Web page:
Rietveld’s Crate Chair (1934) was designed with a particular interest in using recycled materials. Building instructions for most of Rietveld’s designs have since been published in the 1986 book How to Construct Rietveld Furniture. Because this chair was originally produced, and it was not designed specifically as a DIY chair, it does require quite a lot of wood and more time spent with a saw. Assembly time is about 3 hours and the average cost is under 50 USD.
Smooth Planed Pine Wood, 1in x 6in (20.5mm x 144mm)
*Any popular softwood can also be used, like Redwood. Metric measurements above are actual, not nominal, and availability may vary by location. 18mm x 144mm wood can also be used, though arm and back rest measurements will need to be adjusted.
Quantity required: 3 pieces 19.75in (500mm) long, 6 pieces 15.75in (400mm) long, 4 pieces 24.25in (620mm) long, 1 piece 17in (430mm) long, 1 piece 18.5in (468mm) long
Flat Head Wood Screws, #6 x 1-1/2in (4 x 35mm)
Quantity required: 64
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4 thoughts on “Crate Chair”
I have a question for you if you don’t mind. Is there a particular brand of drill driver you prefer? Dewalt seems pretty good. Or would I do just as well saving some money on a Ryobi? I’m planning on buying a kit and I want to make sure I’m investing in the right system. I really appreciate it!
I use a Ryobi, which works great, but I don’t think you can go wrong with Black + Decker or DeWalt. You’ll find a cordless drill with torque control is probably easiest to use. I hope that helps.
Hi, I have made several of Gerrit Reitveld’s chairs. I mainly use recycled pallets… as originally intended. I did not have plans so used pictures and estimated the proportions. I also made crate dining chairs… using what ever is available.. so most do not have three broad slats… but more narrower ones. Both are very comfortable and favourites in the garden.
About the origin of the crate furniture Rietveld said:
“A piece of furniture made of precious wood and artisanaly made is sent in a packing crate, to protect it from damage and breakage. Someone who receives such a crate at home says, at the most: well packaged. But it has never been recorded that such a crate represents a carpentry method which is very efficient. The crate is composed of sober materials, which make it stronger than its precious content. (…) That is why there finally had to be someone who chose the crate over the ‘furniture’.” With these words, Gerrit Rietveld argued his choice in 1935 for designing a series of furniture built from standardized pine boards – cheap material for packing crates – which were soon well-known as ‘crate furniture’.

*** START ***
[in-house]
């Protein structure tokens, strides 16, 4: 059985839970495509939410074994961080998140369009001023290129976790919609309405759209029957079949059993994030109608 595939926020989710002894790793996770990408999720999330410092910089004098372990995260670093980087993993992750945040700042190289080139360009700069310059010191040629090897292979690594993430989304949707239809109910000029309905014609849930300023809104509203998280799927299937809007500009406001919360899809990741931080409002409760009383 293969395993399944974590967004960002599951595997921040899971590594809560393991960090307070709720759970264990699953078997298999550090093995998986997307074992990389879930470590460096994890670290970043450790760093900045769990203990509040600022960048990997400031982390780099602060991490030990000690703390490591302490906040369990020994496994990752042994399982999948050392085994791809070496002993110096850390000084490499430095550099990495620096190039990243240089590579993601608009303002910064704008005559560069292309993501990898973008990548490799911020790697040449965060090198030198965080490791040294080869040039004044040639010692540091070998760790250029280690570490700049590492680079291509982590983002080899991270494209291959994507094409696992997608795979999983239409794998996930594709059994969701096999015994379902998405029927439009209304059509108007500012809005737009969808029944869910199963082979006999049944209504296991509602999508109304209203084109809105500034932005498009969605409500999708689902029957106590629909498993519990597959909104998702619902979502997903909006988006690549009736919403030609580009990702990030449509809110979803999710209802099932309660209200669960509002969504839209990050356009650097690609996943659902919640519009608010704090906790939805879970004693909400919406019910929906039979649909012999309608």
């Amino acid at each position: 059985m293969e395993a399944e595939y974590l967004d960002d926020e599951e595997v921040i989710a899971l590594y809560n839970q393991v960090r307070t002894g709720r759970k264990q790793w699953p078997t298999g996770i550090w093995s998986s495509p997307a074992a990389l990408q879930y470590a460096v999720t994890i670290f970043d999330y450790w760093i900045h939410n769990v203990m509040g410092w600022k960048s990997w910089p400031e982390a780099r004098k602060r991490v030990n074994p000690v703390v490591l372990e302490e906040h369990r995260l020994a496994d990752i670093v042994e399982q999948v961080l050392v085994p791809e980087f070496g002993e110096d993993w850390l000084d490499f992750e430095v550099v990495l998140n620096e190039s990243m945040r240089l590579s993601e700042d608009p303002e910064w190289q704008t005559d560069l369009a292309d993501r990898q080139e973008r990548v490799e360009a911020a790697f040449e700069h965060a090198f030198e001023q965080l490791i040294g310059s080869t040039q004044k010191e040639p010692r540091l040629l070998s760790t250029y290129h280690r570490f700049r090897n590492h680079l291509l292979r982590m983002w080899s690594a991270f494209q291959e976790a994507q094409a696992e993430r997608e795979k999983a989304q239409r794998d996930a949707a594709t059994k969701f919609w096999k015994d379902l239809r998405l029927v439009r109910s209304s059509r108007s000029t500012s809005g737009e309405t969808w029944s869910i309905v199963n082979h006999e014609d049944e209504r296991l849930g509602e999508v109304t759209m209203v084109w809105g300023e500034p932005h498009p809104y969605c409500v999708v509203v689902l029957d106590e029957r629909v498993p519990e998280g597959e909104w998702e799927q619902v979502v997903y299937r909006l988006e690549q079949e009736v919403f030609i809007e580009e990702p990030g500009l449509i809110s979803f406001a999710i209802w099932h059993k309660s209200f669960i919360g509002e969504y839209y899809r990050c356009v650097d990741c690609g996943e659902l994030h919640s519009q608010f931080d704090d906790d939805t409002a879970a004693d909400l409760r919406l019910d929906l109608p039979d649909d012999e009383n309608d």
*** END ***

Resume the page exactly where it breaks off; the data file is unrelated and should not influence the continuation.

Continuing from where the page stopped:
The radically simple crate furniture was heavily criticized by some contemporaries, because of the lack of traditional workmanship. Rietveld defended his designs by saying that traditionally-produced furniture was transported in crates to avoid being damaged. It was obvious to him that the packing material was stronger, and therefore better, than its content. After 1935 much more crate furniture followed, including various chairs, tables and stools. After producing them in his own name for a while, the crate furniture was sold by Metz and Co. under the name ‘weekend furniture’. Because of the simple appearance and the relatively low price they were most suitable for holiday homes.
Rietveld’s first piece of crate furniture dates back to 1934. He initially produced these pieces himself and later sold them both in finished form and as DIY packs. Rietveld made a point of producing affordable and comfortable furniture, and he achieved this by finding the right proportions and seat angle.
Hope this additional information is usefull
Cor de Vrieze